I recently spoke with a researcher specializing in cancer risk. We discussed that at the end of the day, multiple organizations will continue to look at the evidence and draw different conclusions, so in his opinion, it wasn’t realistic that we should expect consensus. Physicians, researchers, and organizations are currently spending a lot of time and effort arguing with each other about whether mammography should start at age 40, if mammograms should be performed every versus every other year, and when screening should stop. However, our time and efforts might be better spent by working together to address issues such as disparities in access to screening mammography and lack of access to quality mammography and breast care for many women.

Recognizing the variability of each woman and her breasts, acknowledging the uncertainties regarding the risks and benefits of screening, and focusing on a shared decision making approach might help reduce some of the confusion. In medicine, as in many areas in life, there is often more than one right answer. The same applies to screening mammography. Time to move beyond the one size fits all approach.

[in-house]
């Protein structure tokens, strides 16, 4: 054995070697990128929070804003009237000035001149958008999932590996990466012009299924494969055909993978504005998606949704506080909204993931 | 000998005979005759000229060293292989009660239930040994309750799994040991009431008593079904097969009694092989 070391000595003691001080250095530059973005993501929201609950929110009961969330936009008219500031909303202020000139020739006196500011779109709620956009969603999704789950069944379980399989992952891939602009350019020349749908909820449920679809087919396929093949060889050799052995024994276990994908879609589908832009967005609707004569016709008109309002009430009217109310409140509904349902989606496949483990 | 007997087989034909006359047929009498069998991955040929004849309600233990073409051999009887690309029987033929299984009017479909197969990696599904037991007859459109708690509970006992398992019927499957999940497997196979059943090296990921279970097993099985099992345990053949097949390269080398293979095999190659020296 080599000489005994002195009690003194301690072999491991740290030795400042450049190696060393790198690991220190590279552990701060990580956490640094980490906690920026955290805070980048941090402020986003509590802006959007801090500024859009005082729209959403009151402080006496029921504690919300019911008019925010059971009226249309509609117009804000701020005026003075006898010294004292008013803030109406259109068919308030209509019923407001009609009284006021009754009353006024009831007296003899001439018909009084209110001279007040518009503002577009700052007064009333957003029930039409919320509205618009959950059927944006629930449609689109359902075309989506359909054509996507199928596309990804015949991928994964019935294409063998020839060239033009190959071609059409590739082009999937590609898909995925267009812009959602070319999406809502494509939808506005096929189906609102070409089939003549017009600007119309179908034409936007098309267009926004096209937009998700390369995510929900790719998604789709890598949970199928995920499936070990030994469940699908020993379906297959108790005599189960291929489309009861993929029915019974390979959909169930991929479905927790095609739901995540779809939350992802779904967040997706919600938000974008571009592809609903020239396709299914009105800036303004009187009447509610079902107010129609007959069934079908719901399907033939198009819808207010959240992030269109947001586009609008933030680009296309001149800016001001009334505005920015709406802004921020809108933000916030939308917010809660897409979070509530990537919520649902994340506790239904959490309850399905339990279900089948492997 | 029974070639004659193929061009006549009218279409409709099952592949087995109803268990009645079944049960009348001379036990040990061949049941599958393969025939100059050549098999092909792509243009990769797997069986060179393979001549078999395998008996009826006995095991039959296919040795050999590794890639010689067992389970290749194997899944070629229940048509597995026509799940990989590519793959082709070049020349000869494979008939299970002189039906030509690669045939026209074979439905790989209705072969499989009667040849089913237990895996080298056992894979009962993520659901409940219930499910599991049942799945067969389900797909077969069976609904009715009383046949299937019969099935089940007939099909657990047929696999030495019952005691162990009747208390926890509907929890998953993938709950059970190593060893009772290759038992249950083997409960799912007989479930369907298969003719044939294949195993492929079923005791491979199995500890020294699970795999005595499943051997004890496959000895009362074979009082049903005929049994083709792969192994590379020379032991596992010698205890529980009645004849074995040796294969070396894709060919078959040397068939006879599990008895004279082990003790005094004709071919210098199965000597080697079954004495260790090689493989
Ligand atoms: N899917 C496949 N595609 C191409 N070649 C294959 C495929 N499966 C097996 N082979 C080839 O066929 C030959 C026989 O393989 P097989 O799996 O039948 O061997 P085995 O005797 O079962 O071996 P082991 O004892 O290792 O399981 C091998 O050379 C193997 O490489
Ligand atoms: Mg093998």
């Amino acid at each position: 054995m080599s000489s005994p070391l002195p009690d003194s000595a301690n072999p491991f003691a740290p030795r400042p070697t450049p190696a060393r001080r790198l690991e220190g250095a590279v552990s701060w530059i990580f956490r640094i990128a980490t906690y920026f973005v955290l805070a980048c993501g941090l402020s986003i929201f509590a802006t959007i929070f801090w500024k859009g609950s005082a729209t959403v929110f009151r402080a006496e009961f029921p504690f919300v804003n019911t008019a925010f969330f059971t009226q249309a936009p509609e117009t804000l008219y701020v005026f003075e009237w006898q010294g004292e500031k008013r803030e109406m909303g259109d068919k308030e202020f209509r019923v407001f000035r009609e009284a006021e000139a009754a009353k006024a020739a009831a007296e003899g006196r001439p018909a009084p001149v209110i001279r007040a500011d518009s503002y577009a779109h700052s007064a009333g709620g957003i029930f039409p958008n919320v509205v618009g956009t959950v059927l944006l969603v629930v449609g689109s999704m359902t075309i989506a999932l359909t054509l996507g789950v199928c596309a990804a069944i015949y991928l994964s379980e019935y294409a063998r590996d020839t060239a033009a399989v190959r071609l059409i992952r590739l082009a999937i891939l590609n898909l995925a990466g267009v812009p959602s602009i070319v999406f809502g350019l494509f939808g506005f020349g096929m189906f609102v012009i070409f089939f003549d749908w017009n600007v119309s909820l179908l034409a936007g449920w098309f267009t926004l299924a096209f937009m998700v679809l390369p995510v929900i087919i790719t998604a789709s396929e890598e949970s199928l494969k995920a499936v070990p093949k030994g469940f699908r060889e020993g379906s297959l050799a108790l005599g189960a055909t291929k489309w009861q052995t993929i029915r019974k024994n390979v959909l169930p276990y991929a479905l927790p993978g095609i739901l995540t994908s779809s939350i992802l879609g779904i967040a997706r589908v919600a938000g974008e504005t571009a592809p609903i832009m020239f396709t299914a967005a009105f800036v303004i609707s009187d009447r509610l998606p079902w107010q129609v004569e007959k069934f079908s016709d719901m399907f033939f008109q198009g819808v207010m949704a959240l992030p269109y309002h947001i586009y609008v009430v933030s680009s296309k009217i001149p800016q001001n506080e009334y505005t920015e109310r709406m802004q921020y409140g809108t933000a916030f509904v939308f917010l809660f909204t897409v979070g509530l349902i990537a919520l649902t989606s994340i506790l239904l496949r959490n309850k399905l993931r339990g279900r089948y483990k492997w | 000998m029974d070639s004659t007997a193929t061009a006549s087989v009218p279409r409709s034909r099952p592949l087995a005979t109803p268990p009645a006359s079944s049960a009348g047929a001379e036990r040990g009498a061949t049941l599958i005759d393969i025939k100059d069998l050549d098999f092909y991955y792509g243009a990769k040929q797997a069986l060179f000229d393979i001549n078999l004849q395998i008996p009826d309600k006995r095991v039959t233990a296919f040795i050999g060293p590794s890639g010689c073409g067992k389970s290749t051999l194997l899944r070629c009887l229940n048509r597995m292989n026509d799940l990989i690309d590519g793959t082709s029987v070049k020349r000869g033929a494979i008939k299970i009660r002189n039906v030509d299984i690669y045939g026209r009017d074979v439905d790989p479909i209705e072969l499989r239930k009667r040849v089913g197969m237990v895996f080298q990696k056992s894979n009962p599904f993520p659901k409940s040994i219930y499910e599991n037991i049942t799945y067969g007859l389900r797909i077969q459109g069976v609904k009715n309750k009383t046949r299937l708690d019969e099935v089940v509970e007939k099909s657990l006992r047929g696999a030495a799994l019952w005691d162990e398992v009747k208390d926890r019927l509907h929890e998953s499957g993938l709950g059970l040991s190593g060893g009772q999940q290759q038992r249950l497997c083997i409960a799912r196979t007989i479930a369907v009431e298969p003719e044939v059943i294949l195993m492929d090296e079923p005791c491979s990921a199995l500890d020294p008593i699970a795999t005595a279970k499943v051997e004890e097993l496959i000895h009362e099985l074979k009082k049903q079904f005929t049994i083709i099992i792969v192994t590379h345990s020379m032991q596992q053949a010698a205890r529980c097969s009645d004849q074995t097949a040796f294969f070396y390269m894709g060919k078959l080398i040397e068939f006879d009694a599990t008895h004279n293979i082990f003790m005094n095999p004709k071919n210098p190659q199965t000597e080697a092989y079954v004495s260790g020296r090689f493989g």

Additional Reading:
New York Times: Panel Reasserts Mammogram Advice
JAMA: A Public Health Framework for Screening Mammography: Evidence-Based vs Politically Mandated Care 
New York Times: Insurer Rewards Push Women Towards Mammograms
Forbes: A Turning Point in the Breast Cancer Screening Debate?
NPR Shots: Federal Panel Finalizes Mammogram Advice That Stirred Controversy
OncLive Final USPSTF Guidelines
Cornell Mammogram Decision Aid for Women age 40-49

14 January 2016

Does cancer screening save lives? A study published in the British Medical Journal study noted that while many studies of cancer screenings report decreased cancer-specific mortality rates, the benchmark should be overall mortality rates, and this has not been consistently demonstrated. The 15 minute podcast is worth a listen. The lead author, Dr. Vinay Prasad, is not arguing against screening for cancers, but he notes that screening is for healthy people, who in general care about living longer and better, but disease-specific mortality does not capture that. He feels that before you tell a person that a screening test “saves lives”, you should be able to prove that the screening test and subsequent early detection results in an improvement in overall survival, not just disease-free survival.